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KABUL – Yet again, the Taliban have shown that nothing Islamic or Pashtun is sacred.
The militants have long attacked Islamic shrines, mosques and funerals, showing little regard for Islamic values. Now another instance of the Taliban attacking Pashtun culture and traditions has occurred.
Afghan police in the eastern province of Laghman recently arrested seven Taliban militants, two of whom were wearing women’s clothing.
“These individuals were involved in conducting terrorist actions, as well as planting roadside mines,” said Gen. Abdul Rahman Sarjang, the provincial police chief.
Afghan security forces received tips about the militants’ whereabouts, found their hideout and raided it in a joint operation of police and national security forces, Sarjang told Central Asia Online. They were arrested in Qarghayi District.
“Two of these individuals, who were planning to hide themselves among the ladies by wearing women’s dresses, were identified and arrested,” he said. “The interrogation process has been started, in order to identify and arrest any other members of this group,” he said.
Disrespectful toward women
When the Taliban put on female garb, the Afghan people consider it an insult to women.
"This act is disrespectful toward women and women's clothing,” said Ahmadullah, a resident of Laghman Province. “These individuals should be punished severely and become a lesson for others.”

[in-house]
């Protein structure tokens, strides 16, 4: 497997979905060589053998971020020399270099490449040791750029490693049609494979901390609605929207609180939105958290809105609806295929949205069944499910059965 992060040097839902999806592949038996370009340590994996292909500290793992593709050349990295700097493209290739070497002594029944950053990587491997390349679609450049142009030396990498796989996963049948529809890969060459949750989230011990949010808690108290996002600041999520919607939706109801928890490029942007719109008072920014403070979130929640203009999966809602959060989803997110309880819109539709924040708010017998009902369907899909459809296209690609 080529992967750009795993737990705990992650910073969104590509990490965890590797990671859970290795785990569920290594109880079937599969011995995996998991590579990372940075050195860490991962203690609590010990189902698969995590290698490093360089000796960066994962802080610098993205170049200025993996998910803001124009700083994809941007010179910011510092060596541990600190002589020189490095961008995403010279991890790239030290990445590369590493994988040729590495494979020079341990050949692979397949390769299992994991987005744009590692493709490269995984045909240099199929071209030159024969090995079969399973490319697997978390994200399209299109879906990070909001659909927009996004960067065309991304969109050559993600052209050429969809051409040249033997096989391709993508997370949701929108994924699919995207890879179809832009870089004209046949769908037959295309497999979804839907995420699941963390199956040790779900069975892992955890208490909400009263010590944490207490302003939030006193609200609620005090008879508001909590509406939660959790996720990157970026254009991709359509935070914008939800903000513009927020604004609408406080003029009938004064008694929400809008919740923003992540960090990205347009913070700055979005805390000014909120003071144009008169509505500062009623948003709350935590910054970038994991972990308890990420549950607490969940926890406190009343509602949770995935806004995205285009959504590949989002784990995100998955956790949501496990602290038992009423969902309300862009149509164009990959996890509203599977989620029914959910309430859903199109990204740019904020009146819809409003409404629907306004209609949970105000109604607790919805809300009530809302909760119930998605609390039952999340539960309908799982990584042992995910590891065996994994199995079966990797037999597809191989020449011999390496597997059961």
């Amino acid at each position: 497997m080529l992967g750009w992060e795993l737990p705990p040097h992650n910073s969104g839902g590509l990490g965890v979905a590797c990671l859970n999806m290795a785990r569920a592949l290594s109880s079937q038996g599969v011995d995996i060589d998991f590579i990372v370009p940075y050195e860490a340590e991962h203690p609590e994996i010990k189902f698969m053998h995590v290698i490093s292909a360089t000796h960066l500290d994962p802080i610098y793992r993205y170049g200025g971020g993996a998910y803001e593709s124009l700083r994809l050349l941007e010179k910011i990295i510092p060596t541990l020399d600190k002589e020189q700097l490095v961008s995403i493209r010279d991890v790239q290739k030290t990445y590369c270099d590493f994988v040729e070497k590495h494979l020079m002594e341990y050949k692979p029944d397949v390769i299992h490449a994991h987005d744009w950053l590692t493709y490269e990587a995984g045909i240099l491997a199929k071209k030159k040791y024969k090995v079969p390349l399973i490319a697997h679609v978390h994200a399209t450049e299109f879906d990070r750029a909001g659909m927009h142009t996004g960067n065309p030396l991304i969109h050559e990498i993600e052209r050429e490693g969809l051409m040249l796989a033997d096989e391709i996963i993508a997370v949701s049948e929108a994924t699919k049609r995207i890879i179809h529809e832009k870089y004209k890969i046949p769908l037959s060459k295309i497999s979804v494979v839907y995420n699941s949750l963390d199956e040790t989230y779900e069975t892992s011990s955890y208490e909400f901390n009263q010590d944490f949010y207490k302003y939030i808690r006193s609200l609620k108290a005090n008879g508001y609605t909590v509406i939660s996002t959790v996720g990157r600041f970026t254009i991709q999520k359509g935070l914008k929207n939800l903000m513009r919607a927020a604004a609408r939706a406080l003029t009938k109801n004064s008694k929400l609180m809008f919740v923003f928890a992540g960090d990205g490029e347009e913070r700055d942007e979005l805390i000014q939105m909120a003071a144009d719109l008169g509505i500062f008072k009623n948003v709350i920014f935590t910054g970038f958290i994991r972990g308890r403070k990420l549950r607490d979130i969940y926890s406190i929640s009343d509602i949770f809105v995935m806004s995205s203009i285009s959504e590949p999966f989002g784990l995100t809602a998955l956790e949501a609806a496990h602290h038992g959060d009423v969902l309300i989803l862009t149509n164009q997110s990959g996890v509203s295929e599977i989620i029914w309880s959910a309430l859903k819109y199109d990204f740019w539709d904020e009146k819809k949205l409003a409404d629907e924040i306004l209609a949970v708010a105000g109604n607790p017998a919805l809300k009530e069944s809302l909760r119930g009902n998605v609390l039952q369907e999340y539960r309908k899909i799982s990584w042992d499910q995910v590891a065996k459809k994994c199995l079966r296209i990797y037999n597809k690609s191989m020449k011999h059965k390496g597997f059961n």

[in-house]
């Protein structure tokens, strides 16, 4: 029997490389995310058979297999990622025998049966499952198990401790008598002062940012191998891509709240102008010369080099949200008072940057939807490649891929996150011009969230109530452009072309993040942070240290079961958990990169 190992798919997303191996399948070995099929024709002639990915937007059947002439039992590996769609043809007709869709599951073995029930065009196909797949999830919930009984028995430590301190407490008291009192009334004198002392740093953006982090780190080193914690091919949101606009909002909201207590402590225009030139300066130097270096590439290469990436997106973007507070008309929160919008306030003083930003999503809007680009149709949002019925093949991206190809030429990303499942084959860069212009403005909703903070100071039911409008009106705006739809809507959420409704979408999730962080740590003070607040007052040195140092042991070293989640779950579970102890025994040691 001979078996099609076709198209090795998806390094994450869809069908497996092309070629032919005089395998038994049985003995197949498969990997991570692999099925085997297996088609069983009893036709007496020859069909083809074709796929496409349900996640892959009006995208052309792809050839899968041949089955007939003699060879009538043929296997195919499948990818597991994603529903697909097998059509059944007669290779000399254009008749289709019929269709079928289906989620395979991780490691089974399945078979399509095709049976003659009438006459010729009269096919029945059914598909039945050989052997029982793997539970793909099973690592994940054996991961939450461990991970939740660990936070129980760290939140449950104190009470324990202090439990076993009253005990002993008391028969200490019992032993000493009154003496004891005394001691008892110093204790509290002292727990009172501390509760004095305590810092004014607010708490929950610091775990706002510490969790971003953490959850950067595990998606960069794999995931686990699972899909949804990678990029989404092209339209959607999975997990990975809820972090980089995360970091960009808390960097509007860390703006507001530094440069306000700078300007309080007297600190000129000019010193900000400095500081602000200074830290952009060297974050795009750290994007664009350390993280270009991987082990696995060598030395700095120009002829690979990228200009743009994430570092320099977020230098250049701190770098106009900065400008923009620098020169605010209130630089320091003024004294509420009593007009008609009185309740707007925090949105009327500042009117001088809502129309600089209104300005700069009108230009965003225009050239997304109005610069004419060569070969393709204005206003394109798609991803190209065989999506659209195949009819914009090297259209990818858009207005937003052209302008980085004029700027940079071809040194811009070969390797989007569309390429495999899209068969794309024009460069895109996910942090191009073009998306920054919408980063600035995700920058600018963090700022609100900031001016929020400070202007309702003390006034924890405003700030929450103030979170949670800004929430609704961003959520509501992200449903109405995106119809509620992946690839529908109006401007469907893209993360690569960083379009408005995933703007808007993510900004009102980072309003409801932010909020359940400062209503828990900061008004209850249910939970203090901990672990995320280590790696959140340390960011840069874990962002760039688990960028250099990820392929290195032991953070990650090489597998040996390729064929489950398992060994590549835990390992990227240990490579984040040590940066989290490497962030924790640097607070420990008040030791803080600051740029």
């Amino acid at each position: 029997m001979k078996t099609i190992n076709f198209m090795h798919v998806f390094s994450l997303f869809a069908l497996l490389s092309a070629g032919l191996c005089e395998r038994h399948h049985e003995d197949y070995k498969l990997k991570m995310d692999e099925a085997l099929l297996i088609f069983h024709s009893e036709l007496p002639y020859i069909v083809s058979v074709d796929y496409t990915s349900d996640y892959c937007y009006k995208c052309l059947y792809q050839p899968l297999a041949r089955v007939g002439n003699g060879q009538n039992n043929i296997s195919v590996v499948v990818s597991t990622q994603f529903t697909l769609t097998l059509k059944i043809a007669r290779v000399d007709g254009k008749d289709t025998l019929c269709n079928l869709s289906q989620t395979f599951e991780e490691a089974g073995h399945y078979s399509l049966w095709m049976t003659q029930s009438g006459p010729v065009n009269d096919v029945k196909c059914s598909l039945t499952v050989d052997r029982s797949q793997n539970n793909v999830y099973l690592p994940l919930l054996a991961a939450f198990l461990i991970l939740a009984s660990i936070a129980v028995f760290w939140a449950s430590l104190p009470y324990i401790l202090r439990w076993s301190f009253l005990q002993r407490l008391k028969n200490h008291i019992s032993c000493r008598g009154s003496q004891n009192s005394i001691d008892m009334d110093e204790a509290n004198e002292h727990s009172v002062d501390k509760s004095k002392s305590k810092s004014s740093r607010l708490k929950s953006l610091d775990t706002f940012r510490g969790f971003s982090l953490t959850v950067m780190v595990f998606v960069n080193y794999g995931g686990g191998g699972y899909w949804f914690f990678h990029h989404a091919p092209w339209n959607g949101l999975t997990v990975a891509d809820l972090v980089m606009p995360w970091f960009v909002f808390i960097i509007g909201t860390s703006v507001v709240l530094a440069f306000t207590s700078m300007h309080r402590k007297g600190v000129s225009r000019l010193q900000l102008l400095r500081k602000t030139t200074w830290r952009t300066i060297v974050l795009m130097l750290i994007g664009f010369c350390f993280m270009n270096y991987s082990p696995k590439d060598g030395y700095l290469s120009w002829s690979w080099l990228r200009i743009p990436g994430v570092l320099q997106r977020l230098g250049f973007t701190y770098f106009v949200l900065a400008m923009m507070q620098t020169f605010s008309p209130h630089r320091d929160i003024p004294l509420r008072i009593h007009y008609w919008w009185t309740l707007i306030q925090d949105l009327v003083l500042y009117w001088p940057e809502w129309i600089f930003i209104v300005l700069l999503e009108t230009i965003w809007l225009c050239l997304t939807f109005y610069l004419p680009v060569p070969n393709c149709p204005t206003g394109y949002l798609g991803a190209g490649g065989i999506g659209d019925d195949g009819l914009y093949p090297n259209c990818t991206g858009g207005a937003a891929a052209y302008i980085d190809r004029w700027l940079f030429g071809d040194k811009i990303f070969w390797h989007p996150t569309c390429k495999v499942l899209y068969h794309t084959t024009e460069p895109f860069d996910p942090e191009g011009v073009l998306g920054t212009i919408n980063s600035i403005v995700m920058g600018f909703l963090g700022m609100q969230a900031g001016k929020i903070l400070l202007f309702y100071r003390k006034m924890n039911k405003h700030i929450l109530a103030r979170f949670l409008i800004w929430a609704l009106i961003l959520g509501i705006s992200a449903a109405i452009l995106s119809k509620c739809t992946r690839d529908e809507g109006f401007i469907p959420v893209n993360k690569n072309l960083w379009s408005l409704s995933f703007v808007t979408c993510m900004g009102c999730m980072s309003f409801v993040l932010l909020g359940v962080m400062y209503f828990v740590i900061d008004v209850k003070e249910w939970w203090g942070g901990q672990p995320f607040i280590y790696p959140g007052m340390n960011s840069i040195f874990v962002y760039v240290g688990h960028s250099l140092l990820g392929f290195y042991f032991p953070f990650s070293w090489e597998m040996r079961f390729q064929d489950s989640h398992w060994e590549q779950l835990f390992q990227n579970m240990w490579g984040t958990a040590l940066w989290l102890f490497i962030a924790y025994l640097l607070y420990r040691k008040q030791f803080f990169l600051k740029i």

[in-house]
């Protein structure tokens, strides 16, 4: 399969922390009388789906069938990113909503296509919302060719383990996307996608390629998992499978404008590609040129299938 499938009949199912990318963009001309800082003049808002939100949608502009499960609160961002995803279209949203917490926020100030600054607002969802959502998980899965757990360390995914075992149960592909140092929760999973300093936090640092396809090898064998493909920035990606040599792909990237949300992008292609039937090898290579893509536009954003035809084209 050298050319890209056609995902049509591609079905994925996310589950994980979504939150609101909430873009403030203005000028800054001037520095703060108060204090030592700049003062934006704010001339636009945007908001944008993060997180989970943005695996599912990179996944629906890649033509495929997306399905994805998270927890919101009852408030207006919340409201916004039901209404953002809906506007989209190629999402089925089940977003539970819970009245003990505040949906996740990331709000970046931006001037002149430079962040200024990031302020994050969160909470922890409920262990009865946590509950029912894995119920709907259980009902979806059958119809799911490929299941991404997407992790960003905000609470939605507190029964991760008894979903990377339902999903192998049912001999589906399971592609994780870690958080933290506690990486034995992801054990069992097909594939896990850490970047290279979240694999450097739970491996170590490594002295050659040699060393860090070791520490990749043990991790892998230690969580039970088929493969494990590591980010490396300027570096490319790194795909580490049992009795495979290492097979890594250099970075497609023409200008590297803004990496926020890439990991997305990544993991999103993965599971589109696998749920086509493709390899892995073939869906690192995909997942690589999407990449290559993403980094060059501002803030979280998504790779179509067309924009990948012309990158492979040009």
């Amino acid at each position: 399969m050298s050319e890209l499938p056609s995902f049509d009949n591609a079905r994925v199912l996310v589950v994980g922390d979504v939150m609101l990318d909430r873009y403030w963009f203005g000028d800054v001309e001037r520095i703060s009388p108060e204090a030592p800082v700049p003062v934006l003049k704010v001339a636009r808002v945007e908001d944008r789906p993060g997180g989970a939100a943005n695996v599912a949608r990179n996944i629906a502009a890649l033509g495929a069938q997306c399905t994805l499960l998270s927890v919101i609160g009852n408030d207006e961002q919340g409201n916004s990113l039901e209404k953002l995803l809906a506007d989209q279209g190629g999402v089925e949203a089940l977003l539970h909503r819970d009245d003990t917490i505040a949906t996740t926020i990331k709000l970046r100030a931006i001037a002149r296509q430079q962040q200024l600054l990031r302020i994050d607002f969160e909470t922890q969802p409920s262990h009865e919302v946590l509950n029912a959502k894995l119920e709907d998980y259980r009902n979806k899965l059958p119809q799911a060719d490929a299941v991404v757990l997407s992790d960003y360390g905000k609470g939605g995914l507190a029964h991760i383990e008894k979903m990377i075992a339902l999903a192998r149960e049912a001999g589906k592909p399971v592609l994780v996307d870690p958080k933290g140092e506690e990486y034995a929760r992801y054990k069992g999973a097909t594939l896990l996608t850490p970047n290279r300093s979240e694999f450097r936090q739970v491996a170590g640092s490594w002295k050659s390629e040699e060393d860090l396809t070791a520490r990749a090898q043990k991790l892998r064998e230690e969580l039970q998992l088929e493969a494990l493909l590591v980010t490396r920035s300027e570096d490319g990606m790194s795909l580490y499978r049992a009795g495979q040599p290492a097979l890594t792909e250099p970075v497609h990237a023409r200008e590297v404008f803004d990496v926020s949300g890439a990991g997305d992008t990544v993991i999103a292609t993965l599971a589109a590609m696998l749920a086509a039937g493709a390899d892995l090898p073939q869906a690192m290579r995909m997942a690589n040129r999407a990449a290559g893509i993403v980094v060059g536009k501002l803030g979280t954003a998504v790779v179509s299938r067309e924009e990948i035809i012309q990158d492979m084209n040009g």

The ruse of dressing as women likely appeals to militants because women generally endure fewer bodily searches than men do, given the respect for women’s privacy rights. However, frequent militant use of this trick could end that relatively privileged situation for women, analysts warn.
The Taliban have no respect for Afghan culture and traditions and hesitate at nothing to achieve their goals, Afghan analysts argue.
"Our opponents have made a mockery out of everything we have,” said Gardizi.
They don’t even attempt to win heart and minds, he said.
The Taliban also have besmirched the tradition of wearing turbans by using the headdress to hide bombs.
Last July a suicide bomber detonated explosives hidden under a turban at a mosque in Kandahar as mourners paid tribute to Ahmad Wali Karzai, the half-brother of President Hamid Karzai who was assassinated by his own security guard.
Kandahar Mayor Ghulam Haider Hameedi fell victim July 27 to a suicide bomber who hid explosives under his turban.
Afghan High Peace Council Chairman and former Afghan president Burhanuddin Rabbani was killed by a vistor with a bomb hidden in a turban.
Exploitation of women’s dress
Exploiting women’s dress to hide from authorities is a relatively new Taliban tactic the militants use in targeting Afghan and international forces, though this is not the first case. In December, Balkh police arrested a Taliban commander who was disguised as a pregnant woman.
Taliban militants also use local police and army uniforms to carry out their missions.
The militants have lost the military capability needed in order to continue fighting face to face, leading them to use disguises, Afghan military officers and coalition forces have said. Among them is Abdul Ghaffar Gardizi, a military analyst and former Afghan military officer, who said the Taliban have been reduced to guerrilla tactics.
Taliban mentors teach recruits to use these tactics against Afghan and international security forces in order to create challenges for them, he added.